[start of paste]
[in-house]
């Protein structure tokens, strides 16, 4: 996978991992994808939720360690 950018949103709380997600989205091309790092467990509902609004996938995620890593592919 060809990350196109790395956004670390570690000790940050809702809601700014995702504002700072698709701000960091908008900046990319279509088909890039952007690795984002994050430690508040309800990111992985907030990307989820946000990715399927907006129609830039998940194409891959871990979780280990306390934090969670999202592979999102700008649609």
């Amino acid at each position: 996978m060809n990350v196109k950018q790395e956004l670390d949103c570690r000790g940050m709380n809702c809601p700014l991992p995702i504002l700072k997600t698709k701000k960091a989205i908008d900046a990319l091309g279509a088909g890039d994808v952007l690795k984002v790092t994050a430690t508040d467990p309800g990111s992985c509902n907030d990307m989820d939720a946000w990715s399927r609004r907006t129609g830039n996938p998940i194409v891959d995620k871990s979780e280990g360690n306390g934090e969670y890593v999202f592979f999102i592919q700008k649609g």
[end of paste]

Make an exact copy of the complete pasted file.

[in-house]
């Protein structure tokens, strides 16, 4: 996978991992994808939720360690 950018949103709380997600989205091309790092467990509902609004996938995620890593592919 060809990350196109790395956004670390570690000790940050809702809601700014995702504002700072698709701000960091908008900046990319279509088909890039952007690795984002994050430690508040309800990111992985907030990307989820946000990715399927907006129609830039998940194409891959871990979780280990306390934090969670999202592979999102700008649609």
């Amino acid at each position: 996978m060809n990350v196109k950018q790395e956004l670390d949103c570690r000790g940050m709380n809702c809601p700014l991992p995702i504002l700072k997600t698709k701000k960091a989205i908008d900046a990319l091309g279509a088909g890039d994808v952007l690795k984002v790092t994050a430690t508040d467990p309800g990111s992985c509902n907030d990307m989820d939720a946000w990715s399927r609004r907006t129609g830039n996938p998940i194409v891959d995620k871990s979780e280990g360690n306390g934090e969670y890593v999202f592979f999102i592919q700008k649609g």